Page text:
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What is Fair Use?

The doctrine of fair use developed over the years as courts tried to balance the rights of copyright owners with society's interest in allowing copying in certain, limited circumstances. This doctrine has at its core a fundamental belief that not all copying should be banned, particularly in socially important endeavors such as criticism, news reporting, teaching, and research.

Although the doctrine of fair use was originally created by the judiciary, it is now set forth in section 107 of the Copyright Act. Under the Act, four factors are to be considered in order to determine whether a specific action is to be considered a "fair use." These factors are as follows:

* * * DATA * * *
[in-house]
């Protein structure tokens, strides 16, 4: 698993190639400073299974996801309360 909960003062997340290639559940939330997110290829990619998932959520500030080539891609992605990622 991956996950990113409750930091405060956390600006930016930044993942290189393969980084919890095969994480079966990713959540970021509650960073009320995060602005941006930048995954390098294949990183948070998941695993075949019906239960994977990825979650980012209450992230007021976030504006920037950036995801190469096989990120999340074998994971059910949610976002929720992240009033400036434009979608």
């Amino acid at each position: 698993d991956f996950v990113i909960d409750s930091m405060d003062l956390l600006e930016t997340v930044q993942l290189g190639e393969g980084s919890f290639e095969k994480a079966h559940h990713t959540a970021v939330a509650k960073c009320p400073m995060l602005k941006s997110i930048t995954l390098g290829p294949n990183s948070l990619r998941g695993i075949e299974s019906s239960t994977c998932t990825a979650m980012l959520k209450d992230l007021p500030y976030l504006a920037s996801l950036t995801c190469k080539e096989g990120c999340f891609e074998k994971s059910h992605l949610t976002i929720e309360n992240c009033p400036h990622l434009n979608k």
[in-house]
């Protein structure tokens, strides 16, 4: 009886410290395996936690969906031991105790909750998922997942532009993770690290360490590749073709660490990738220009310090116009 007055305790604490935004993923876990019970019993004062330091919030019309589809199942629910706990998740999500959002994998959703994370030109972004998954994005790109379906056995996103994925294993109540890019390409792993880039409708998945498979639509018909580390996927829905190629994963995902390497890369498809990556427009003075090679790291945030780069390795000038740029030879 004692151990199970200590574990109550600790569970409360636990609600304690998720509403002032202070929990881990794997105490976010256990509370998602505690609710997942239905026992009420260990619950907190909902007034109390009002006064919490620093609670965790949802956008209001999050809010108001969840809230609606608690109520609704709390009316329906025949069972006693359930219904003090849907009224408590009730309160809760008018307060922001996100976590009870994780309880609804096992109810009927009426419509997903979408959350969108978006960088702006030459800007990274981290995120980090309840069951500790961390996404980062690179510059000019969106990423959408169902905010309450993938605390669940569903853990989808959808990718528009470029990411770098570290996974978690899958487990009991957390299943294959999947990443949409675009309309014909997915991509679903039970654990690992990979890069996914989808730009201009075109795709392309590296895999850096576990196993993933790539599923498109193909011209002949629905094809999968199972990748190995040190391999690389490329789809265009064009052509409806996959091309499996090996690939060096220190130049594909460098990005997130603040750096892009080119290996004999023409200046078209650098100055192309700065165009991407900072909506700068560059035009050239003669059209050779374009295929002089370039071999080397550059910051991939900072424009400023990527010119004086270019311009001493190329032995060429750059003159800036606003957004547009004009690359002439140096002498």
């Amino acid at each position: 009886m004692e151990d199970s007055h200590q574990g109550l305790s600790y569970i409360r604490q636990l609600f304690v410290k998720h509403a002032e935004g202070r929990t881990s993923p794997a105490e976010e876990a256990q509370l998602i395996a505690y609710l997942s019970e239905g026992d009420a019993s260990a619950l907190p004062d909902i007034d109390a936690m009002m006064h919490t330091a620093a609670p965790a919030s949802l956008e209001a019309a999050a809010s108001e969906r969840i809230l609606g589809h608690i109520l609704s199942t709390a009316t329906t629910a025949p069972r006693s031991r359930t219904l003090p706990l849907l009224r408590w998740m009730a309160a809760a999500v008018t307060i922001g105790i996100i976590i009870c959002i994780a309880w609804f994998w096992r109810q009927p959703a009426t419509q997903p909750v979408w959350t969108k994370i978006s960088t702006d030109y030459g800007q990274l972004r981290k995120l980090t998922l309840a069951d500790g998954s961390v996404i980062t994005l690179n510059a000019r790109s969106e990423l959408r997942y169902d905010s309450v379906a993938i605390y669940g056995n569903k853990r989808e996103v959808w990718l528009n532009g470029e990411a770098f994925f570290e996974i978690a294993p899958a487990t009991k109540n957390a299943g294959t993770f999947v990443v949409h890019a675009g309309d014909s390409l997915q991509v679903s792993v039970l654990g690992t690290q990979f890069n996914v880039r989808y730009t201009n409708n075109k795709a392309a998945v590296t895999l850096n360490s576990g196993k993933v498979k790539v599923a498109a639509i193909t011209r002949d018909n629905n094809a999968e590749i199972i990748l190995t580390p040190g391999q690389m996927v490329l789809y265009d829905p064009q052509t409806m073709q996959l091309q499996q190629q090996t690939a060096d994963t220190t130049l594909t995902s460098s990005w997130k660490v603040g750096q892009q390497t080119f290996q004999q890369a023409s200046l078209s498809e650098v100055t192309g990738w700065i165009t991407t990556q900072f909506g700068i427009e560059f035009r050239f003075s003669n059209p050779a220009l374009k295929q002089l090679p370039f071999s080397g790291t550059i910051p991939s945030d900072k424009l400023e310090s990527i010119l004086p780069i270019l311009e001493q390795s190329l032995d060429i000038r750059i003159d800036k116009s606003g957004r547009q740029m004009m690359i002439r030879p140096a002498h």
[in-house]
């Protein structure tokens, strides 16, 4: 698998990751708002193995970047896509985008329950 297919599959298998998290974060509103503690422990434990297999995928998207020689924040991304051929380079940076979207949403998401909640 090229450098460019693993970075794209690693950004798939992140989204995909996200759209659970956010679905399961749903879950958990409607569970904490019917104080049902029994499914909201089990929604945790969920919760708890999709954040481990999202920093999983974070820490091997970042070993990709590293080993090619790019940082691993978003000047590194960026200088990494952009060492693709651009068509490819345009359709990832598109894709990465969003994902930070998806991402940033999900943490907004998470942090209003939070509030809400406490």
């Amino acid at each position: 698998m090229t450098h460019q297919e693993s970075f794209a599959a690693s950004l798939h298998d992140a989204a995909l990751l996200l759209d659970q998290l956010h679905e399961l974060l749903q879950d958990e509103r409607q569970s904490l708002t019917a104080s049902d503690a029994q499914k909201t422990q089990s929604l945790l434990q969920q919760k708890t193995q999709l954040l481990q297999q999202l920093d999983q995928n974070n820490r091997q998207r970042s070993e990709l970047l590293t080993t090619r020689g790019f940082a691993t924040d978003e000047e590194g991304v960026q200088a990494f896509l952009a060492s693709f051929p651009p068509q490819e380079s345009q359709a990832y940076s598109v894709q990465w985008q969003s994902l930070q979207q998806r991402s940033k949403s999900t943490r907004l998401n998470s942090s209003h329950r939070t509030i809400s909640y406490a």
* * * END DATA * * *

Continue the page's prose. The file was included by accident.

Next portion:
1. the purpose and character of the use, including whether such use is of commercial nature or is for nonprofit educational purposes;
  2. the nature of the copyrighted work;
  3. the amount and substantiality of the portion used in relation to the copyrighted work as a whole; and
  4. the effect of the use upon the potential market for or value of the copyrighted work.

Copyright and Fair Use Tools

Use the following tools to learn more about copyright and fair use.

Copyright Basics- information from Columbia University on the basics of understanding copyright. 

Fair Use Checklist (pdf)- print to determine if your intended use of a copyrighted work is Fair Use.

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